First, we should honor others over ourselves (Romans 12:10; Phil 2:3-4; First Peter 5:5). At first Martha’s outward behavior seemed to be true servanthood. But her treatment of Miryam soon proved otherwise. Martha’s words humiliated her sister in front of the other guests. She either didn’t think about it beforehand or just didn’t care. Not only that, she assumed Mary was lazy (Romans 14:4). But in reality, Miryam was the one whose heart was in the right place. And Jesus knew it.

Martha’s behavior demonstrates how subtly and sinfully human pride can corrupt even the best of our intentions. Waiting on Yeshua and her other guests was not a bad thing. But the moment she stopped listening to the Lord and made something else other than Him the center of her attention, she became very self-centered. This made her subject to several other kinds of sins as well: anger, resentment, jealousy, distrust and a critical spirit. All of that flared up in Martha in a matter of minutes.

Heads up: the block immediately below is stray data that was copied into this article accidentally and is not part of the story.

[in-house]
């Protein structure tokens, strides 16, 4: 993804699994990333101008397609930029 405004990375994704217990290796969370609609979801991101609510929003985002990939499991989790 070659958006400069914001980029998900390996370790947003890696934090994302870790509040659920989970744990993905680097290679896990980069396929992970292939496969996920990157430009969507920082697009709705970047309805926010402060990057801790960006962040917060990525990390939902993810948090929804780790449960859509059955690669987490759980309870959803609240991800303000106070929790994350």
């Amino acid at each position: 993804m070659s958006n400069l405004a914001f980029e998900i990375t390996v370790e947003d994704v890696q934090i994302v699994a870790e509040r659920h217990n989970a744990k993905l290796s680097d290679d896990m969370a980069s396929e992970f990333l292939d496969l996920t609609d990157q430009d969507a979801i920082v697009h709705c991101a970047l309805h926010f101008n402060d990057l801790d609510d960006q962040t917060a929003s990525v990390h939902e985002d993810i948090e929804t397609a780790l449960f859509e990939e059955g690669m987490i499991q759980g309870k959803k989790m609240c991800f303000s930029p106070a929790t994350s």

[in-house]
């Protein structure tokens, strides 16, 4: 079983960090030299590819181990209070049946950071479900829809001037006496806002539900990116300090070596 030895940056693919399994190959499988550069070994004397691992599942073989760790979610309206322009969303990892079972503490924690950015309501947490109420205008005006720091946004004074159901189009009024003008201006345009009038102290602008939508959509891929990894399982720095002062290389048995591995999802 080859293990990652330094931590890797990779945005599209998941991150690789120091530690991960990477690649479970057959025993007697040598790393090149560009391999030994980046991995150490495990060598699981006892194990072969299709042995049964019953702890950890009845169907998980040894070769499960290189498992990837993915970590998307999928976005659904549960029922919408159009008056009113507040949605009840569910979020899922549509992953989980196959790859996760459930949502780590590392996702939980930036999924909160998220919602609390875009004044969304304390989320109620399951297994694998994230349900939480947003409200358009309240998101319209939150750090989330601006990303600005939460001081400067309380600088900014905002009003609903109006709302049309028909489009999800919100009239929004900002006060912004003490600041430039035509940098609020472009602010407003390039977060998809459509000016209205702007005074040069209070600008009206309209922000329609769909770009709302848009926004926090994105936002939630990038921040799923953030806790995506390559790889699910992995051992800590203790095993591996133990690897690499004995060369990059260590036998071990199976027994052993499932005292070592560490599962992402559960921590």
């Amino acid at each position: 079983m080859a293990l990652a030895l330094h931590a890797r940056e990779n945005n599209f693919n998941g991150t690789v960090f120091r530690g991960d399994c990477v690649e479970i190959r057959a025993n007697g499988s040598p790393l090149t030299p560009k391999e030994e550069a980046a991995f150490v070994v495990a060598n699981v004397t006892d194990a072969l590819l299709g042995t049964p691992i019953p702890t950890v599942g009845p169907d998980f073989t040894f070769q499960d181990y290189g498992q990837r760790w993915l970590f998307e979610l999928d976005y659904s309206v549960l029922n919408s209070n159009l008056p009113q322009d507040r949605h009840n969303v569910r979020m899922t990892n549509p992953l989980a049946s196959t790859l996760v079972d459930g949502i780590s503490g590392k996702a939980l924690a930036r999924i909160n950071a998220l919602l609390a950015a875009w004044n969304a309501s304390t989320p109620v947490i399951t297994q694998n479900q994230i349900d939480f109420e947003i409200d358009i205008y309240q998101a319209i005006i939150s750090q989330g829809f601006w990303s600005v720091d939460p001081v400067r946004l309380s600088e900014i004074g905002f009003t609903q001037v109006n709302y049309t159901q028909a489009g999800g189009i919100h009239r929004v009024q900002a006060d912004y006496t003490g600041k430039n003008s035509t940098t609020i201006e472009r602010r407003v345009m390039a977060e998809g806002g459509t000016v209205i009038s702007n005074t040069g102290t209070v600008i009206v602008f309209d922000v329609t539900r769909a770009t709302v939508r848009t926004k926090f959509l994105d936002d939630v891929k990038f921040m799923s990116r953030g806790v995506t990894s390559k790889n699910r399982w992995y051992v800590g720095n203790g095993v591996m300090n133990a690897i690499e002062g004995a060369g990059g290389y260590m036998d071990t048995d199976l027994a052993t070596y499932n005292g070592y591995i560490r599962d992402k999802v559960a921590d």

Worst of all, Martha’s words challenged Christ Himself: Lord, don’t you care? Did she really imagine that He didn’t care? Surely she knew better than that. Messiah’s love for all three members of her family was obvious to everyone (John 11:5). But Martha’s thoughts and feelings had become too focused on herself. Once she took her attention off of Jesus and began watching Mary with a critical eye, her evening was ruined.

Miryam, by contrast, was so preoccupied with thoughts of Christ that she was completely oblivious to Martha’s anger. She was camped out at His feet absorbing every word as if it was the last thing she would hear in her life. She wasn’t lazy; she merely recognized what was truly important. The Son of God Himself was a guest in her home. Listening to Him and worshiping Him at that moment were the very best use of her energies and the one right place for her to focus her attention. In other words, she had her priorities in order.